Health and Safety Podcast Transcript: Oct.19, 2011
Hello, and welcome to the Fairfax County Health and Safety Podcast for
October 19, 2011. I’m Jim Person, Fairfax County emergency information
officer. Coming up, learn about Crime Prevention Month and National Cyber
Security Awareness Month, as well as some trick-or-treat safety tips.
Links to topics mentioned in this podcast can be found online at www.fairfaxcounty.gov.
Halloween is fast approaching. Here are some trick-or-treat safety tips to ensure a safe night out for your ghouls and goblins:
Ensure that each trick-or-treater has a working flashlight.
Have children remove their masks and look both ways before they cross a
Never let a group of children trick-or-treat alone.
Trick-or-treat only at homes of people you know.
- Instruct children never to eat candy or treats until they return home. When your child gets home, inspect all the candies and fruits. Slice open the fruit to look for strange odors or any signs that the fruit has been altered or tampered with. Dispose of any treat that is unwrapped or appears to have been tampered with.
October is Crime Prevention Month. You don’t have to completely overhaul your home to ensure your family is safe and secure. Here are five simple ways you can improve your home’s safety:
1. Make sure you have effective locks that are being used. Remember that
not all locks are created equal. For maximum protection, choose
2. Do some yard work before you leave the house for an extended period of time. Trim hedges and bushes so thieves won’t have a chance to hide out and it won’t give the impression your home has been left unattended and vacant.
3. Remember to secure your spare key. Leave it with a trusted neighbor. Never hide it on the property. Keyless entry locks are also a great option.
4. Be sure all outside entrances of the home are well lit. A timer or solar-powered light on the front, back and side of the house make it difficult for burglars to hide.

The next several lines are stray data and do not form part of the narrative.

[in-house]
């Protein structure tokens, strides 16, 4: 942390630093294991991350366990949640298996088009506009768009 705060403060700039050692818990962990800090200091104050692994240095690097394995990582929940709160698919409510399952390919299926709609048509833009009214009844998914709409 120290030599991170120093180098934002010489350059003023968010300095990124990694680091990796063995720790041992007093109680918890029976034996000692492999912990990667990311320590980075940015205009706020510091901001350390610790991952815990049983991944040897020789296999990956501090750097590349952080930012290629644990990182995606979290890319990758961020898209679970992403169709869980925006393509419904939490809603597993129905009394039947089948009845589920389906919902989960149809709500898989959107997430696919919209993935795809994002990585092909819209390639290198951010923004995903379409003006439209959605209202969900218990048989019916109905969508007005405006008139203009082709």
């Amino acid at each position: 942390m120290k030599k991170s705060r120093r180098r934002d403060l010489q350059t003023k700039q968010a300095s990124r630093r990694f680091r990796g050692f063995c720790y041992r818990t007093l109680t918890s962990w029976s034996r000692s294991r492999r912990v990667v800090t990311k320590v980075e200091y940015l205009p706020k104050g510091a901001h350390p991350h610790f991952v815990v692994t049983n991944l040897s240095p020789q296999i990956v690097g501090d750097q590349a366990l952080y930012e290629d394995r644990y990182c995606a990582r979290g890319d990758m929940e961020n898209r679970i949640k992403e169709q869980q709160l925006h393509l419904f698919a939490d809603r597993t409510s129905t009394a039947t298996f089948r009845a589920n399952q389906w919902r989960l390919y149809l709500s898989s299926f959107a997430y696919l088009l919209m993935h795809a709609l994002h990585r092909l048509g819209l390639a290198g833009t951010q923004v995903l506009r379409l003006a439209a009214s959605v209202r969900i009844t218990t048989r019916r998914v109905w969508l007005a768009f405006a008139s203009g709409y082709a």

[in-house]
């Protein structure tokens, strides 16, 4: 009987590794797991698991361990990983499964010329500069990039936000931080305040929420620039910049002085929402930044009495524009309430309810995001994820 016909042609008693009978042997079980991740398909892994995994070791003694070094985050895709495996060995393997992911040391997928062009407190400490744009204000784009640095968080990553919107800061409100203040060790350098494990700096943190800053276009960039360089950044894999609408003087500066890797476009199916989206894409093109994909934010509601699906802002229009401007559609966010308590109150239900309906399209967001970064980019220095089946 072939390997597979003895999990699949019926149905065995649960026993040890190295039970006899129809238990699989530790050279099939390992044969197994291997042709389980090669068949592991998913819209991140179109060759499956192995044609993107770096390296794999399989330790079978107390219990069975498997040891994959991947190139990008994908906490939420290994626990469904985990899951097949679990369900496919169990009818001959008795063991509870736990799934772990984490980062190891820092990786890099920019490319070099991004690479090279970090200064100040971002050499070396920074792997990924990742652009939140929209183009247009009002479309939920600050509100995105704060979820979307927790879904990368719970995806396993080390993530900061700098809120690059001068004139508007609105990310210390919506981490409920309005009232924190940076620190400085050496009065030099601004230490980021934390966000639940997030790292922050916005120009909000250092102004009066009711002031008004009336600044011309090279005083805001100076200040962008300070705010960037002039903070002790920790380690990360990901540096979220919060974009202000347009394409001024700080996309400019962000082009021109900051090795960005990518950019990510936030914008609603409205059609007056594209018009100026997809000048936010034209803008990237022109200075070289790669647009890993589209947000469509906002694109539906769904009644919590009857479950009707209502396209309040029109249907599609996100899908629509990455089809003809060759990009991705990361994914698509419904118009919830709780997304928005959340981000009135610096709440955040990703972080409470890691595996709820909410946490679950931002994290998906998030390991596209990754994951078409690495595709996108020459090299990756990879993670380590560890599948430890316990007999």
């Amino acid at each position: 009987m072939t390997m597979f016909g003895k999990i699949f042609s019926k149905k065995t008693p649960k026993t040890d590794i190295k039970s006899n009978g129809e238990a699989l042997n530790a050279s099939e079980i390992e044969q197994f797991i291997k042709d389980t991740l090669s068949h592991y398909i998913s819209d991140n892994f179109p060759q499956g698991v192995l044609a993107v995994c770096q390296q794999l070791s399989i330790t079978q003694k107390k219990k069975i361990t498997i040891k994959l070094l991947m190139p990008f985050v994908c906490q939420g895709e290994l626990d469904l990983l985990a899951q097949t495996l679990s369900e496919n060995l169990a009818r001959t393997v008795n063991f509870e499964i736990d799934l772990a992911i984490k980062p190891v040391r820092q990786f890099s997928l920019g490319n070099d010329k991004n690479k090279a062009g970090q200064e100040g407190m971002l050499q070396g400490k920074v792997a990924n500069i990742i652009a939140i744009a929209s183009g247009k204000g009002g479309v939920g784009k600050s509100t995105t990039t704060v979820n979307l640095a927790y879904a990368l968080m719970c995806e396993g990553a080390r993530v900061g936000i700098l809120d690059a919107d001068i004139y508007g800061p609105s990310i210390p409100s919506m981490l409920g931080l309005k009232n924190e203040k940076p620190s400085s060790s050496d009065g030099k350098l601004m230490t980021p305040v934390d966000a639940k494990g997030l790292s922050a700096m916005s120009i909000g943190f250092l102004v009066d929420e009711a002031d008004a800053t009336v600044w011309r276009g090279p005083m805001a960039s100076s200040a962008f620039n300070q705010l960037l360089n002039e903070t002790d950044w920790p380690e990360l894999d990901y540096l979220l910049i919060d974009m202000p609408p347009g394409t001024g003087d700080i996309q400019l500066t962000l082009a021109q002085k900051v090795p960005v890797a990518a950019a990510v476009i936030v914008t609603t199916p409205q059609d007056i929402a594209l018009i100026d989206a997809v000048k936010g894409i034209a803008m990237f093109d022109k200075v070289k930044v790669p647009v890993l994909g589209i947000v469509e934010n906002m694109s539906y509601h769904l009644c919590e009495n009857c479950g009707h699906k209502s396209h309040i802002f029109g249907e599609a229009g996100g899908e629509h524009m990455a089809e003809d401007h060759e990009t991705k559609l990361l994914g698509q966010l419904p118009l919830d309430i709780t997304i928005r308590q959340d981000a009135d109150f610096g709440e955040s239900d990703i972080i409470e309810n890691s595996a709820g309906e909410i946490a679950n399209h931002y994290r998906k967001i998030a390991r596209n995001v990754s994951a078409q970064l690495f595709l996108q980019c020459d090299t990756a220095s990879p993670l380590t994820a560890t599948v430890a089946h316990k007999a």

5. Keep status updates safe. Think twice before posting upcoming vacations on Facebook, Twitter or any other social media outlet. You’d be surprised how fast information can travel on the information highway – and sometimes to the wrong computer screen.
October also marks the eighth annual National Cyber Security Awareness Month. The theme this year is “Our Shared Responsibility,” which reflects the interconnectedness of the modern world and the message that all computer users have a role in securing cyberspace. The Fairfax County Department of Information Technology offers these tips for staying safe online:
Use strong passwords with alphanumeric and special characters.
Maintain separate passwords for work related and non-work related
Keep your operating system and applications patched and current.
Keep anti-virus and other malicious code analysis software up to
Never visit un-trusted websites or follow links provided by unknown
Secure your transactions online by ensuring “HTTPS” appears in the
website’s address bar before making an online purchase.
Never respond to any unsolicited or spam emails.
Never open attachments received in suspicious emails.
- Never provide personal information to uninitiated online sources.
More tips and information is online at www.dhs.gov.
Finally, shorter days and cooler nights are sure signs that autumn has
arrived. And that means wildland fire season in Virginia, which began on
Saturday, Oct. 15. Officials with the Virginia Department of Forestry
remind residents to be careful with outdoor fires. In addition to taking
safety precautions with a campfire, or hot ashes from a wood stove or
fireplace escaping and becoming a wildland fire, motorists should also
avoid parking their vehicles in piles of dry leaves. More information is
online at www.dof.virginia.gov.
That’s it for this edition of the Fairfax County Health and Safety Podcast, produced by the Fairfax County, Virginia government. Thanks for listening. Additional information about health and safety topics and emergency preparedness may be found online at www.fairfaxcounty.gov. And remember, if you have a police, fire or medical emergency, call 9-1-1. For non-emergency needs, call 703-691-2131.